Pancreatic cells are more adaptable and possess a greater potential for self-healing than previously assumed
For decades, the prevailing wisdom was that beta cells could not regenerate and that their loss in type 1 diabetes (T1D) was irreversible—the reason why people with T1D require insulin injections for life. JDRF-funded research is helping rewrite the textbook on beta cell biology with groundbreaking research over the past decade and along the way helped create the new field of beta cell regeneration.
Four years ago, Pedro Herrera, Ph.D. a professor at the University of Geneva, demonstrated for the first time that glucagon-producing alpha cells in the pancreas of diabetic mice can spontaneously change into beta cells—a major breakthrough in our understanding of how beta cells are made and maintained. His JDRF-funded results showed that some alpha cells can respond to a lack of insulin by switching from producing glucagon to producing insulin in the absence of an autoimmune attack.
Dr. Herrera’s team has now shown that cells in the pancreas exhibit even more adaptability than previously believed. In a new publication in the scientific journal Nature, Dr. Herrera and his colleagues describe a previously unknown mechanism that allows young mice to compensate for the loss of insulin-producing beta cells by spontaneously reprogramming delta cells to become insulin-producing beta cells. Delta cells normally produce the hormone somatostatin that helps regulate the production of insulin and glucagon. These observations might be translatable to people with T1D given other evidence of human cell transformations.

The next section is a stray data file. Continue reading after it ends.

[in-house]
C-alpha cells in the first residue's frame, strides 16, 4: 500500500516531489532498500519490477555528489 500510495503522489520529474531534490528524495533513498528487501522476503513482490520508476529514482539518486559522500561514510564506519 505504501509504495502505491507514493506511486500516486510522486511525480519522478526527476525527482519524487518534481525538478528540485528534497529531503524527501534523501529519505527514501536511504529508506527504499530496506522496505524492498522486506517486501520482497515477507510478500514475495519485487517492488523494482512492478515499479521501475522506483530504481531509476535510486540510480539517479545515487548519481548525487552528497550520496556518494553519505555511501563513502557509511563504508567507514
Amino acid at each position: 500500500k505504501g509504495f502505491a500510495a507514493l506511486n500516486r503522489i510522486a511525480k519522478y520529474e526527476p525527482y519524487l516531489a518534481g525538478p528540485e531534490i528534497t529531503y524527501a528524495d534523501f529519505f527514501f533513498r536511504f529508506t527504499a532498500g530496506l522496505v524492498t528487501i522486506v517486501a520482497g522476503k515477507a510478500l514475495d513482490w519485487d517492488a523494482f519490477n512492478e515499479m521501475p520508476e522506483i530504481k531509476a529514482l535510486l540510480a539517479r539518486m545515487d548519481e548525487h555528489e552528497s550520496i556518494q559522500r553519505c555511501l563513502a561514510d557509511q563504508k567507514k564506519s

“The new mechanism shows that the pancreas is much more plastic and – at least during childhood – possesses a much greater potential for self-healing than we had previously assumed,” says Dr. Herrera. “There is still a long way to go before people might be able to benefit from these findings, but the discovery that delta cells have a high degree of plasticity highlights a potential new option for therapeutic intervention.”
This study was supported as part of JDRF’s beta cell regeneration efforts within the restoration research program; the goal of which is to restore the body’s beta cell function and halt the autoimmune attack – in short, the biological cure for T1D. For more information or to support JDRF’s restoration research program, please click here.
The Human Pancreas Contains Alpha, Beta, and Delta Cells